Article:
However, a good laugh is a mighty good thing, and rather too scarce a good thing; the more’s the pity. So, if any one man, in his own proper person, afford stuff for a good joke to anybody, let him not be backward, but let him cheerfully allow himself to spend and to be spent… Continue reading Herman Melville
Eternally inexorable and unconcerned is Fate, a mere heartless trader in men’s joys and woes. — Herman Melville, Pierre: or, the Ambiguities. (Harper; First Edition edition, November 16, 1995) Originally published 1852.
I would prefer not to. ― Herman Melville, Bartleby, the Scrivener. (Melville House; 58087th edition May 1, 2004) Originally published November 1853.
The warmly cool, clear, ringing, perfumed, overflowing, redundant days, were as crystal goblets of Persian sherbet, heaped up—flaked up, with rose-water snow. ― Herman Melville, Moby-Dick or, The Whale. Richard Bentley October 18, 1851 (Britain), Harper & Brothers November 14, 1851 (U.S.)
It is not good for man to cherish a solitary ambition. Unless there be those around him, by whose example he may regulate himself, his thoughts, desires, and hopes will become extravagant, and he the semblance, perhaps the reality, of a madman. ― Nathaniel Hawthorne, from “The Prophetic Pictures,” Twice-Told Tales. (Palala Press September 21,… Continue reading Nathaniel Hawthorne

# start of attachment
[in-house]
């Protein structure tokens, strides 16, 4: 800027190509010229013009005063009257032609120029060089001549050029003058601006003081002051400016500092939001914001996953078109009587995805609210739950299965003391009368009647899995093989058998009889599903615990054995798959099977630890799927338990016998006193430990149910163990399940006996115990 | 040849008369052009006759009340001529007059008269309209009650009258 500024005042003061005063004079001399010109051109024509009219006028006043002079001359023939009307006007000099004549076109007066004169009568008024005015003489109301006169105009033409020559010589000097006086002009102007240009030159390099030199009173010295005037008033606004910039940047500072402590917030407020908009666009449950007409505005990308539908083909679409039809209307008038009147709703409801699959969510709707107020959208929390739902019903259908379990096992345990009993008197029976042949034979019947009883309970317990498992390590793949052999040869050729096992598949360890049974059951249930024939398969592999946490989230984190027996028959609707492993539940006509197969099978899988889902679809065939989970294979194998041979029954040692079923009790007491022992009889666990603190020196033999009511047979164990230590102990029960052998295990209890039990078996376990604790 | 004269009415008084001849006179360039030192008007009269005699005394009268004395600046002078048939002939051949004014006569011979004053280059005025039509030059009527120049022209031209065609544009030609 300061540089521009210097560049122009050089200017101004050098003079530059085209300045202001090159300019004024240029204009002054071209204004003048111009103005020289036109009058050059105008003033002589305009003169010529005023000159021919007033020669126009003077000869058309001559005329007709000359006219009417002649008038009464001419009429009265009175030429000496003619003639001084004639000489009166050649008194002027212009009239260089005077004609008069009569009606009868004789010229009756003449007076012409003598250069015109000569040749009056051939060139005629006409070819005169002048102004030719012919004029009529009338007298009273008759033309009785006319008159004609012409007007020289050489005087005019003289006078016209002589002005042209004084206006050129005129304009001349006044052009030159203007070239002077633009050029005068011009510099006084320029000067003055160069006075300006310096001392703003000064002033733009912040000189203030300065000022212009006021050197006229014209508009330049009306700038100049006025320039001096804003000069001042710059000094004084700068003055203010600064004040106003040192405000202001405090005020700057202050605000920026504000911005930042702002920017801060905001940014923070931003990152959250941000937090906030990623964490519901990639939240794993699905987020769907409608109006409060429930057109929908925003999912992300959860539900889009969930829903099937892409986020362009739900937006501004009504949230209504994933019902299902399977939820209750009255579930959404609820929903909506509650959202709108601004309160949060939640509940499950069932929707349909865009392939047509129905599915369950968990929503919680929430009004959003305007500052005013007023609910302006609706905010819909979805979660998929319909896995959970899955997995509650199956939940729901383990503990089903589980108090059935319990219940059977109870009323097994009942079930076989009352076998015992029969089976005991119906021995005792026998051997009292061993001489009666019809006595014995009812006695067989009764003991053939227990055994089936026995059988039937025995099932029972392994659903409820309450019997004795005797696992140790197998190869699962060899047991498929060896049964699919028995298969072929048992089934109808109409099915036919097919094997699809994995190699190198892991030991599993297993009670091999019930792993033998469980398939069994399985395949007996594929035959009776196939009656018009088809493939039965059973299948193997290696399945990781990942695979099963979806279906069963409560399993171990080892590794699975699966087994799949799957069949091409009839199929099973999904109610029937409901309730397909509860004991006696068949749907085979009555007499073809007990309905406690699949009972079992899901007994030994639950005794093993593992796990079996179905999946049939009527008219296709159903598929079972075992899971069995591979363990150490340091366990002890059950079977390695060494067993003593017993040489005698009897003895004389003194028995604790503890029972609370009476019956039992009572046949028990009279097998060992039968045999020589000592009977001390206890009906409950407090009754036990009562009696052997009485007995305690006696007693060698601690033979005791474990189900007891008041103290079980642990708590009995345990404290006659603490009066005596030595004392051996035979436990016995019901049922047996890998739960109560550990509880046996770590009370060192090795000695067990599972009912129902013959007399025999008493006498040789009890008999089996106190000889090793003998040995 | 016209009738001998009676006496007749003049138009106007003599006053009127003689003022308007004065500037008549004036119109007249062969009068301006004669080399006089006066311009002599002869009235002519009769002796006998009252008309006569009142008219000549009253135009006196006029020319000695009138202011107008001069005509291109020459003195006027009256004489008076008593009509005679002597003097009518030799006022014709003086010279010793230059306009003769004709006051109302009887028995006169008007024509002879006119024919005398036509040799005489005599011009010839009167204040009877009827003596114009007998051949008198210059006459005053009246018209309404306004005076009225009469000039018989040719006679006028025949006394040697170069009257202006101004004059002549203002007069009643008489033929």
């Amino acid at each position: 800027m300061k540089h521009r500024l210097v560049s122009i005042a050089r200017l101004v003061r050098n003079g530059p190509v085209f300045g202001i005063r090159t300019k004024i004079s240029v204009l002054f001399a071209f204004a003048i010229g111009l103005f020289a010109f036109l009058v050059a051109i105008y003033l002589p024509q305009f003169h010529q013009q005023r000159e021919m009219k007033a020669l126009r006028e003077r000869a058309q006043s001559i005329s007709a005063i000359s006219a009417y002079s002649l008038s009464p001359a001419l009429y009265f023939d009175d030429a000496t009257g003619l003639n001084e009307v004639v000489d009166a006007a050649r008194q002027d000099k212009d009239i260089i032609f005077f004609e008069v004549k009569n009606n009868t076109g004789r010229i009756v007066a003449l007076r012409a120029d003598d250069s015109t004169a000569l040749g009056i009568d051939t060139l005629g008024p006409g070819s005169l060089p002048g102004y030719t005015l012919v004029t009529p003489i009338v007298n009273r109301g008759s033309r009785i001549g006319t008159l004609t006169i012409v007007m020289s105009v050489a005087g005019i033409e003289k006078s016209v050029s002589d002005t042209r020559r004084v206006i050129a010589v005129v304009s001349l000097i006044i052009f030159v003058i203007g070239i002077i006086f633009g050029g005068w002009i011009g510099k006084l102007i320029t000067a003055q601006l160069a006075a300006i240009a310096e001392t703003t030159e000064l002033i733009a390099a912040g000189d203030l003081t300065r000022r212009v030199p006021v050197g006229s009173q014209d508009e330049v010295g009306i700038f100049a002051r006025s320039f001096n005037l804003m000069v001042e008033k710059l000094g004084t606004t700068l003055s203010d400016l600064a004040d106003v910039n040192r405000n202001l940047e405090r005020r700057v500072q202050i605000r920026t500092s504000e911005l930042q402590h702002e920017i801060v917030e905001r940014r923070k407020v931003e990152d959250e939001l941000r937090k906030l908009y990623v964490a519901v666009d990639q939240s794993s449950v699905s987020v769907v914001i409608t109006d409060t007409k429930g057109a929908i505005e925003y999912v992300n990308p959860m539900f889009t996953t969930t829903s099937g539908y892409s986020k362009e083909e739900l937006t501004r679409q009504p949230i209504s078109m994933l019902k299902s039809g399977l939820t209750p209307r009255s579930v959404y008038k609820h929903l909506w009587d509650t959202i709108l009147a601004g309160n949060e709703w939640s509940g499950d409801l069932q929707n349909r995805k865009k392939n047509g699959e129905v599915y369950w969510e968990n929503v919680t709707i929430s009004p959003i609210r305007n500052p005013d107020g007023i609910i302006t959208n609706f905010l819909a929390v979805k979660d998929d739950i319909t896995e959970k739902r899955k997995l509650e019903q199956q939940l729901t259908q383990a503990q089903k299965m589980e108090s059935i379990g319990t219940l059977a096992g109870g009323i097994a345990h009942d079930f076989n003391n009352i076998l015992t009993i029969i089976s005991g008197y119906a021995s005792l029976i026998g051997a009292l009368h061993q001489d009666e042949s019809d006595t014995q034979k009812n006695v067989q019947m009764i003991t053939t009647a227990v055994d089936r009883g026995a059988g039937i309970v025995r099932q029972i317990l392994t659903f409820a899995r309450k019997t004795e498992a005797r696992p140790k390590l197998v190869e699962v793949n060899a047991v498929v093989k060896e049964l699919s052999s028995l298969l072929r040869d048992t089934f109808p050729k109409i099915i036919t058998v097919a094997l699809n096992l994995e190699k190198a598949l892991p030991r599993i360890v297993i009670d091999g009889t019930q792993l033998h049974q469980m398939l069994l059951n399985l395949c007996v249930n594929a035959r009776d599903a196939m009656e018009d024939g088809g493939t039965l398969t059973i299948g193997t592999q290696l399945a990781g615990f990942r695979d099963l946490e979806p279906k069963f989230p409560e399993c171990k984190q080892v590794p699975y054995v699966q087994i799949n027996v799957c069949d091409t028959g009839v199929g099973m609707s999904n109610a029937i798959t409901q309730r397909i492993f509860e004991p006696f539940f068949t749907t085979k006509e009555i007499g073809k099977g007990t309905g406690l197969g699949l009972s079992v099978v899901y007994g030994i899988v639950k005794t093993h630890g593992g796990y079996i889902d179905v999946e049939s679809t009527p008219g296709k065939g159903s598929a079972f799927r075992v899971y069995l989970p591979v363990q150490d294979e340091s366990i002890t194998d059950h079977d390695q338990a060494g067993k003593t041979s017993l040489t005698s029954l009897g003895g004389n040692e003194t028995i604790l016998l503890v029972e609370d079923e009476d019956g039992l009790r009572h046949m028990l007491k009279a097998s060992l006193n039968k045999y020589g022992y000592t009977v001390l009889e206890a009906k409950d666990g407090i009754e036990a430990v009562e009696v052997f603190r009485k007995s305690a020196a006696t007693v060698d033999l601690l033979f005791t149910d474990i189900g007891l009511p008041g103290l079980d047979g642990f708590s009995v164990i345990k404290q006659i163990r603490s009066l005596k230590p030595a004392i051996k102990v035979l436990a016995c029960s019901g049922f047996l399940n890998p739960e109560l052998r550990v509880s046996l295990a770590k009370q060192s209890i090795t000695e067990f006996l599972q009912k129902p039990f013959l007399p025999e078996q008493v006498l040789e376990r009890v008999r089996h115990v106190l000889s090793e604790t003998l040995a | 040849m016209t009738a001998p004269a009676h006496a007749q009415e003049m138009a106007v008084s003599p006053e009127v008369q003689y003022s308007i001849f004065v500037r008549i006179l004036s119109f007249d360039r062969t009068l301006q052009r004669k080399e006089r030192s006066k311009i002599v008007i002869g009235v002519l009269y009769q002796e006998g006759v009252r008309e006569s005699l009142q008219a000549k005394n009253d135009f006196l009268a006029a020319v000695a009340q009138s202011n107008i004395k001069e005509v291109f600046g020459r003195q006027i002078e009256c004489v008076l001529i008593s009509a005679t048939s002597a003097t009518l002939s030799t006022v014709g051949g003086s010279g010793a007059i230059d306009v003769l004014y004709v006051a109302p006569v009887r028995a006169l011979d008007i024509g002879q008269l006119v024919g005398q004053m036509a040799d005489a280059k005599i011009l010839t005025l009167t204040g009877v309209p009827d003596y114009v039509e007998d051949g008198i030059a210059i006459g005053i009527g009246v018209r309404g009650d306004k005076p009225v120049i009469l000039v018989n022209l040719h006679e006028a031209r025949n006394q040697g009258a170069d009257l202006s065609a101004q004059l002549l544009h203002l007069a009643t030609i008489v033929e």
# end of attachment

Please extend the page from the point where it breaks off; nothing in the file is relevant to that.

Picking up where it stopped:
All men live enveloped in whale-lines. All are born with halters round their necks; but it is only when caught in the swift, sudden turn of death, that mortals realize the silent, subtle, ever-present perils of life. And if you be a philosopher, though seated in the whale-boat, you would not at heart feel one… Continue reading Herman Melville
The death of a beautiful woman is, unquestionably, the most poetical topic in the world. ― Edgar Allan Poe, “The Philosophy of Composition.” (1846)